More specifically, I'm looking for how the brain perceives its own local blood pressure changes if it does and what are the mechanisms/reactions involved in this process if any are known to date.

I'm looking for research articles, not general information.

EDIT: To be even more specific: I'm looking for how the physical change of pressure in a vessel is converted into a neurological signal. What mechanisms, substances, organelles are locally involved. Is the blood pressure measured actively in certain zones of the brain? Is the mechanism different in different zones of the brain/body. Knowing the nature of the perception mechanism, what substances or conditions could lead into a wrong measurement of the blood pressure by our body. Are there any known problems about the mechanism that measures the blood pressure not working properly and what are the consequences.

I'm more interested in brain tissue local responses than in for example the relation between hypertension and cognition, etc.


This study published in 2014 provides an excellent review of the physiological mechanisms of cerebral blood flow regulation (open access):

Willie CK et al. Integrative regulation of human brain blood flow. J Physiol. 2014 Mar 1;592(5):841-59. doi: 10.1113/jphysiol.2013.268953.

Their list of references includes a very exhaustive list of studies conducted on this topic.

This study provides a figure which actually gives a good overview of the mechanisms of CBF regulation:

enter image description here

Here a small extract of the legend:

First, they give a small description of the brain vasculature

The central figure depicts the cerebrovasculature, comprised of two pairs of large arteries that branch from the sublavian arteries, i.e. the internal carotid arteries (ICAs) that carry ∼70% of total cerebral blood flow (CBF) and the vertebral arteries (VAs) that distribute ∼30% of total CBF to the brainstem, cerebellum and occipital cortex. The internal carotid arteries and vertebral arteriess anastomose to form the circle of Willis before branching out into the main intracerebral arteries that ramify extensively en route to the brain surface. At the surface, the vessels form a dense network of highly vasoactive arterioles within the pia mater before they penetrate into the cortex (inlay II).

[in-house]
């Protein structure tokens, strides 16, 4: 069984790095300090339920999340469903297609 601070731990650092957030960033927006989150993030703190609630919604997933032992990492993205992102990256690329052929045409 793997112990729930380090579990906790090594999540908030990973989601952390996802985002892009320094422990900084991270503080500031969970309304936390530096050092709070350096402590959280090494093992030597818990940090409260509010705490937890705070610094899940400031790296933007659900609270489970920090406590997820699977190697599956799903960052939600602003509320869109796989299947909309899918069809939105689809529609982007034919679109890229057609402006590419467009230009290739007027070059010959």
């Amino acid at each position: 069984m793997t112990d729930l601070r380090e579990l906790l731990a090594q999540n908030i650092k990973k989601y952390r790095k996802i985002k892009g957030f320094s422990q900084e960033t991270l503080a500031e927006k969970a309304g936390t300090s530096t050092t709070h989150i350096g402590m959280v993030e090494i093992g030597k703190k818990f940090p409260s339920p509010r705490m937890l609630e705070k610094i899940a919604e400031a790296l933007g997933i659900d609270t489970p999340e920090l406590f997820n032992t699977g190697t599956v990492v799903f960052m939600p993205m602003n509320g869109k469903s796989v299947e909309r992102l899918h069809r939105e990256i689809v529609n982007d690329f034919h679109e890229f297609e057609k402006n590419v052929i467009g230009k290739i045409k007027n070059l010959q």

Then they explain the role of intracranial pressure in the regulation of CBF

The driving pressure in this system is the cerebral perfusion pressure (CPP) that is determined by the difference between mean arterial pressure (MAP) and intracranial pressure (ICP), in conditions where central venous pressure (CVP) is lower than ICP. In these conditions, MAP approximates CPP. As a result of the enclosed nature of the skull, ICP acts as a Starling resistor for cerebral venous outflow, a mechanism that is likely to be of greater importance with marked elevations in ICP or CVP, or both.

Cerebral arteries are the main actors in maintaining brain perfusion and react to changes in blood gases and to changes in perfusion pressure. Similarly, the pial vessels respond to changes in CPP, arterial partial pressures of O2 and CO2. Inlay III of their figure provides a good overview of the plial changes in response to blood gas alterations.

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  • Hi Arrowsmith. Thanks for your answer. I'm currently editing my question because I've realized it is still not specific enough. – SaintJob 2.0 Aug 26 '16 at 21:22
  • Now that i've read your article I'm interested in the part of the driving pressure: difference between mean arterial pressure and intracranial one. I'll try searching more information using that. – SaintJob 2.0 Aug 26 '16 at 21:34
  • Ok. I have read your edit of the question. Though, I still think that the review in my answer provides a good overview. You can then deepen your understanding by reading the different references used by the authors to undertake their review. Best regards. M. Arrowsmith – M. Arrowsmith Aug 26 '16 at 21:38
  • Yes. In fact I was searching for more specific terminology to obtain more specific references. Thanks! – SaintJob 2.0 Aug 26 '16 at 21:40
  • Ok. Perfect. Good luck with your research. Best regards. M. Arrowsmith – M. Arrowsmith Aug 26 '16 at 21:44

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